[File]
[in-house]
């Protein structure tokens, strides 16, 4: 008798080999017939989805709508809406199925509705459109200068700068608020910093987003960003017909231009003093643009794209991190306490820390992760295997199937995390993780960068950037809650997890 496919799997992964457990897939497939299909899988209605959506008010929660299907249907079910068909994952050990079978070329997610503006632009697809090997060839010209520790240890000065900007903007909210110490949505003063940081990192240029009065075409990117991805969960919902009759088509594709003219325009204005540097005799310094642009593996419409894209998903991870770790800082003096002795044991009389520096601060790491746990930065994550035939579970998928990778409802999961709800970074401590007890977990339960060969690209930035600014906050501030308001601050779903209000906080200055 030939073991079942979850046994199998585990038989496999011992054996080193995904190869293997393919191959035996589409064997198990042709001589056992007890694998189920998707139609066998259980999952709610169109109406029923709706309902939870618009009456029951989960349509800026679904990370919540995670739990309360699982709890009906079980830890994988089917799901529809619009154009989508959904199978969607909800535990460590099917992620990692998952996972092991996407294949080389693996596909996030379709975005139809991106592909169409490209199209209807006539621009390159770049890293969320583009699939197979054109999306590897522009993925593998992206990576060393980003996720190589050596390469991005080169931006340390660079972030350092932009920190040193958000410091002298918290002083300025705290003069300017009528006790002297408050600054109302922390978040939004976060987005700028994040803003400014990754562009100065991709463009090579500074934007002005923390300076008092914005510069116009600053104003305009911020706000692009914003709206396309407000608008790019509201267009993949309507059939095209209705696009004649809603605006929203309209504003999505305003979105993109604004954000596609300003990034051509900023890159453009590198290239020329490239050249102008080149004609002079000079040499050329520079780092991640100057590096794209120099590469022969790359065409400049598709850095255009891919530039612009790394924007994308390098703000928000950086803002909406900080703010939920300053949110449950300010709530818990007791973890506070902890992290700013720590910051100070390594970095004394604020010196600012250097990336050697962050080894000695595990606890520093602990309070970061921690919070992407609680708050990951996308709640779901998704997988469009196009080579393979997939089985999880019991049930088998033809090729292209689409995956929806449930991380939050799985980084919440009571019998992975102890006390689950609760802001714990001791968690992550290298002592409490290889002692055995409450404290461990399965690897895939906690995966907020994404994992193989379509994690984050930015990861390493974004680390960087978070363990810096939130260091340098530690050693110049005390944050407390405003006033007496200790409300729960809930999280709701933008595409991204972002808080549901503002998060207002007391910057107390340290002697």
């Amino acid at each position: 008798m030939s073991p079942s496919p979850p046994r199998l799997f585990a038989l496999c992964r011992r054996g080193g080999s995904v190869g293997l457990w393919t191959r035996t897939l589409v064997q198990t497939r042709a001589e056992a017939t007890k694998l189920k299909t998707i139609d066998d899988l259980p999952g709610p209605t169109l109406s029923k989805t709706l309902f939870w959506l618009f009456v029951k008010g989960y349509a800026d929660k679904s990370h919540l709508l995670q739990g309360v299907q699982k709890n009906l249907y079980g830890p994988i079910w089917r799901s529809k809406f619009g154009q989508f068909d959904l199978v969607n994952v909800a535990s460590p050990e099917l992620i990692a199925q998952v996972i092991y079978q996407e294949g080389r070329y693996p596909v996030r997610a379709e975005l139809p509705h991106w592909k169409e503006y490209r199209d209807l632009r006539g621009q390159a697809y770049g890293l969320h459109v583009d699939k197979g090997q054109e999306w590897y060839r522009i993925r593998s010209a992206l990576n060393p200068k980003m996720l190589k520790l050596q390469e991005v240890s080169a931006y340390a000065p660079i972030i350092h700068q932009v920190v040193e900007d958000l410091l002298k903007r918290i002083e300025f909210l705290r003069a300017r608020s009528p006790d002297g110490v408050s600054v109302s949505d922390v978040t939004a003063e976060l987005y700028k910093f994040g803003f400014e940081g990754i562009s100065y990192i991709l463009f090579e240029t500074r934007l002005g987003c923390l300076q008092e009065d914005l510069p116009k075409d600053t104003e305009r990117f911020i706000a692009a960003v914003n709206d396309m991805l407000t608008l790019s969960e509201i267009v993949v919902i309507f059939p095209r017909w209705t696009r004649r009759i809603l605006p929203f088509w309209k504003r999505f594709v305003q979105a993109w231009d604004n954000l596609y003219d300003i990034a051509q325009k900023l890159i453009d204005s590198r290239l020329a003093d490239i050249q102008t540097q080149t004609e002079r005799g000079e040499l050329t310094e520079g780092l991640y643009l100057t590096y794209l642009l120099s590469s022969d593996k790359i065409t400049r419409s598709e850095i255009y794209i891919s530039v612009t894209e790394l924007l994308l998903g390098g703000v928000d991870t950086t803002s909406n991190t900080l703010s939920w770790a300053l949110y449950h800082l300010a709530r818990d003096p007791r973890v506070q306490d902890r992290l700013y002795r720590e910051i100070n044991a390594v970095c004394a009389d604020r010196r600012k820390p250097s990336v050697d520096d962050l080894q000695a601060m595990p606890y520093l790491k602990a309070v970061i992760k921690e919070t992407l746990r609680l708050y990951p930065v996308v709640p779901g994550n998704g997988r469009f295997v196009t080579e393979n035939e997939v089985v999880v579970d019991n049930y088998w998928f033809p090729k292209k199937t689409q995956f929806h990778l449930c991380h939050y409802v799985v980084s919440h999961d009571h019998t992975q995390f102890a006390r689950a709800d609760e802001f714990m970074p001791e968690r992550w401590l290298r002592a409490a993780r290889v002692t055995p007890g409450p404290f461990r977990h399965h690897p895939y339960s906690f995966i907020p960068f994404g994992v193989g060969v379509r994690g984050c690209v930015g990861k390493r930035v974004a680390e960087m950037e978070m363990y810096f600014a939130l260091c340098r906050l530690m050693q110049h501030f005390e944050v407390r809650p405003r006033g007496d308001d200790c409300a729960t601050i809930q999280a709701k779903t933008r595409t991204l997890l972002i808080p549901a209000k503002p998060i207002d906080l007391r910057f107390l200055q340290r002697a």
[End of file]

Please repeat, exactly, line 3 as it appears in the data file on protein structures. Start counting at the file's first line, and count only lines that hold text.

């Amino acid at each position: 008798m030939s073991p079942s496919p979850p046994r199998l799997f585990a038989l496999c992964r011992r054996g080193g080999s995904v190869g293997l457990w393919t191959r035996t897939l589409v064997q198990t497939r042709a001589e056992a017939t007890k694998l189920k299909t998707i139609d066998d899988l259980p999952g709610p209605t169109l109406s029923k989805t709706l309902f939870w959506l618009f009456v029951k008010g989960y349509a800026d929660k679904s990370h919540l709508l995670q739990g309360v299907q699982k709890n009906l249907y079980g830890p994988i079910w089917r799901s529809k809406f619009g154009q989508f068909d959904l199978v969607n994952v909800a535990s460590p050990e099917l992620i990692a199925q998952v996972i092991y079978q996407e294949g080389r070329y693996p596909v996030r997610a379709e975005l139809p509705h991106w592909k169409e503006y490209r199209d209807l632009r006539g621009q390159a697809y770049g890293l969320h459109v583009d699939k197979g090997q054109e999306w590897y060839r522009i993925r593998s010209a992206l990576n060393p200068k980003m996720l190589k520790l050596q390469e991005v240890s080169a931006y340390a000065p660079i972030i350092h700068q932009v920190v040193e900007d958000l410091l002298k903007r918290i002083e300025f909210l705290r003069a300017r608020s009528p006790d002297g110490v408050s600054v109302s949505d922390v978040t939004a003063e976060l987005y700028k910093f994040g803003f400014e940081g990754i562009s100065y990192i991709l463009f090579e240029t500074r934007l002005g987003c923390l300076q008092e009065d914005l510069p116009k075409d600053t104003e305009r990117f911020i706000a692009a960003v914003n709206d396309m991805l407000t608008l790019s969960e509201i267009v993949v919902i309507f059939p095209r017909w209705t696009r004649r009759i809603l605006p929203f088509w309209k504003r999505f594709v305003q979105a993109w231009d604004n954000l596609y003219d300003i990034a051509q325009k900023l890159i453009d204005s590198r290239l020329a003093d490239i050249q102008t540097q080149t004609e002079r005799g000079e040499l050329t310094e520079g780092l991640y643009l100057t590096y794209l642009l120099s590469s022969d593996k790359i065409t400049r419409s598709e850095i255009y794209i891919s530039v612009t894209e790394l924007l994308l998903g390098g703000v928000d991870t950086t803002s909406n991190t900080l703010s939920w770790a300053l949110y449950h800082l300010a709530r818990d003096p007791r973890v506070q306490d902890r992290l700013y002795r720590e910051i100070n044991a390594v970095c004394a009389d604020r010196r600012k820390p250097s990336v050697d520096d962050l080894q000695a601060m595990p606890y520093l790491k602990a309070v970061i992760k921690e919070t992407l746990r609680l708050y990951p930065v996308v709640p779901g994550n998704g997988r469009f295997v196009t080579e393979n035939e997939v089985v999880v579970d019991n049930y088998w998928f033809p090729k292209k199937t689409q995956f929806h990778l449930c991380h939050y409802v799985v980084s919440h999961d009571h019998t992975q995390f102890a006390r689950a709800d609760e802001f714990m970074p001791e968690r992550w401590l290298r002592a409490a993780r290889v002692t055995p007890g409450p404290f461990r977990h399965h690897p895939y339960s906690f995966i907020p960068f994404g994992v193989g060969v379509r994690g984050c690209v930015g990861k390493r930035v974004a680390e960087m950037e978070m363990y810096f600014a939130l260091c340098r906050l530690m050693q110049h501030f005390e944050v407390r809650p405003r006033g007496d308001d200790c409300a729960t601050i809930q999280a709701k779903t933008r595409t991204l997890l972002i808080p549901a209000k503002p998060i207002d906080l007391r910057f107390l200055q340290r002697a």